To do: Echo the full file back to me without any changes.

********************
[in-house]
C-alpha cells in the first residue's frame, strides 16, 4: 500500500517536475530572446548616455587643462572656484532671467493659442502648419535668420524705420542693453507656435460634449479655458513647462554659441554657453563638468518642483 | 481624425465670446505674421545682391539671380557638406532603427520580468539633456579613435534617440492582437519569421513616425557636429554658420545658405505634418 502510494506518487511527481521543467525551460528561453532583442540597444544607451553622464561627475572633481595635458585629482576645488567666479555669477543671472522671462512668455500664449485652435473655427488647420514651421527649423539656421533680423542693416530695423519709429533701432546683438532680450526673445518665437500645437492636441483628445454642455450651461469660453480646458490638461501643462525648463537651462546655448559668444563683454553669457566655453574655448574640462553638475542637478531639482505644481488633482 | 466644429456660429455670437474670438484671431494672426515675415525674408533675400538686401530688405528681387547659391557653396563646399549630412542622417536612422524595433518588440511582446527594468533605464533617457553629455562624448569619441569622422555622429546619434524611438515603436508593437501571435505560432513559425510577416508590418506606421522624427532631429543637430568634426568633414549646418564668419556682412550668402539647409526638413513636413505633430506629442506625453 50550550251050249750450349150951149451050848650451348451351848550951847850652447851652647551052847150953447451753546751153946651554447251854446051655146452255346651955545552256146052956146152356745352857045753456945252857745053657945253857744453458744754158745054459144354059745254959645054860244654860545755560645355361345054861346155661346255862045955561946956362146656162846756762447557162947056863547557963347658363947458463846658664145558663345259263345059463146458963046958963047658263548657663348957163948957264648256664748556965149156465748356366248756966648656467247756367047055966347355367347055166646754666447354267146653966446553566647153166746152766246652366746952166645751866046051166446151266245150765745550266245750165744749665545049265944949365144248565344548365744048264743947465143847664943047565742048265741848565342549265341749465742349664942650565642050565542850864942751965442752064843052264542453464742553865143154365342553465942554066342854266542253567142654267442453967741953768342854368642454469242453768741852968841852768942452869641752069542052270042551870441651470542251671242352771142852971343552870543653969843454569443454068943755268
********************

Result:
[in-house]
C-alpha cells in the first residue's frame, strides 16, 4: 500500500517536475530572446548616455587643462572656484532671467493659442502648419535668420524705420542693453507656435460634449479655458513647462554659441554657453563638468518642483 | 481624425465670446505674421545682391539671380557638406532603427520580468539633456579613435534617440492582437519569421513616425557636429554658420545658405505634418 502510494506518487511527481521543467525551460528561453532583442540597444544607451553622464561627475572633481595635458585629482576645488567666479555669477543671472522671462512668455500664449485652435473655427488647420514651421527649423539656421533680423542693416530695423519709429533701432546683438532680450526673445518665437500645437492636441483628445454642455450651461469660453480646458490638461501643462525648463537651462546655448559668444563683454553669457566655453574655448574640462553638475542637478531639482505644481488633482 | 466644429456660429455670437474670438484671431494672426515675415525674408533675400538686401530688405528681387547659391557653396563646399549630412542622417536612422524595433518588440511582446527594468533605464533617457553629455562624448569619441569622422555622429546619434524611438515603436508593437501571435505560432513559425510577416508590418506606421522624427532631429543637430568634426568633414549646418564668419556682412550668402539647409526638413513636413505633430506629442506625453 50550550251050249750450349150951149451050848650451348451351848550951847850652447851652647551052847150953447451753546751153946651554447251854446051655146452255346651955545552256146052956146152356745352857045753456945252857745053657945253857744453458744754158745054459144354059745254959645054860244654860545755560645355361345054861346155661346255862045955561946956362146656162846756762447557162947056863547557963347658363947458463846658664145558663345259263345059463146458963046958963047658263548657663348957163948957264648256664748556965149156465748356366248756966648656467247756367047055966347355367347055166646754666447354267146653966446553566647153166746152766246652366746952166645751866046051166446151266245150765745550266245750165744749665545049265944949365144248565344548365744048264743947465143847664943047565742048265741848565342549265341749465742349664942650565642050565542850864942751965442752064843052264542453464742553865143154365342553465942554066342854266542253567142654267442453967741953768342854368642454469242453768741852968841852768942452869641752069542052270042551870441651470542251671242352771142852971343552870543653969843454569443454068943755268